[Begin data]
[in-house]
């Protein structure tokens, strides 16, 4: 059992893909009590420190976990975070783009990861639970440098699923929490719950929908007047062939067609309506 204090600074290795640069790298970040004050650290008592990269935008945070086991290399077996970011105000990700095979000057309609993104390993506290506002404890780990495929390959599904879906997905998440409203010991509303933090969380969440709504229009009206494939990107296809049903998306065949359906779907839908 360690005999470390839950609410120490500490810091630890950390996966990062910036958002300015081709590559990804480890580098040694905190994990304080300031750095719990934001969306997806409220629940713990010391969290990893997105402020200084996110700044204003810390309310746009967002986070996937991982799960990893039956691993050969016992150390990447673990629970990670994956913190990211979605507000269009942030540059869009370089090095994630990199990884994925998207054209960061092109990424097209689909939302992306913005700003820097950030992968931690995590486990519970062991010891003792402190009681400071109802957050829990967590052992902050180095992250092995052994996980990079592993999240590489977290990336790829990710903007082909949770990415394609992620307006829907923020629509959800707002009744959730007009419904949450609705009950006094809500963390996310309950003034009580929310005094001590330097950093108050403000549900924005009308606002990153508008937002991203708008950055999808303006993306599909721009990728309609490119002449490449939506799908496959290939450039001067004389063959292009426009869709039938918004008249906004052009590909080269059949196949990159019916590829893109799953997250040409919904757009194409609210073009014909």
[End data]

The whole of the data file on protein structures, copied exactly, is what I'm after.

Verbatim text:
[in-house]
């Protein structure tokens, strides 16, 4: 059992893909009590420190976990975070783009990861639970440098699923929490719950929908007047062939067609309506 204090600074290795640069790298970040004050650290008592990269935008945070086991290399077996970011105000990700095979000057309609993104390993506290506002404890780990495929390959599904879906997905998440409203010991509303933090969380969440709504229009009206494939990107296809049903998306065949359906779907839908 360690005999470390839950609410120490500490810091630890950390996966990062910036958002300015081709590559990804480890580098040694905190994990304080300031750095719990934001969306997806409220629940713990010391969290990893997105402020200084996110700044204003810390309310746009967002986070996937991982799960990893039956691993050969016992150390990447673990629970990670994956913190990211979605507000269009942030540059869009370089090095994630990199990884994925998207054209960061092109990424097209689909939302992306913005700003820097950030992968931690995590486990519970062991010891003792402190009681400071109802957050829990967590052992902050180095992250092995052994996980990079592993999240590489977290990336790829990710903007082909949770990415394609992620307006829907923020629509959800707002009744959730007009419904949450609705009950006094809500963390996310309950003034009580929310005094001590330097950093108050403000549900924005009308606002990153508008937002991203708008950055999808303006993306599909721009990728309609490119002449490449939506799908496959290939450039001067004389063959292009426009869709039938918004008249906004052009590909080269059949196949990159019916590829893109799953997250040409919904757009194409609210073009014909």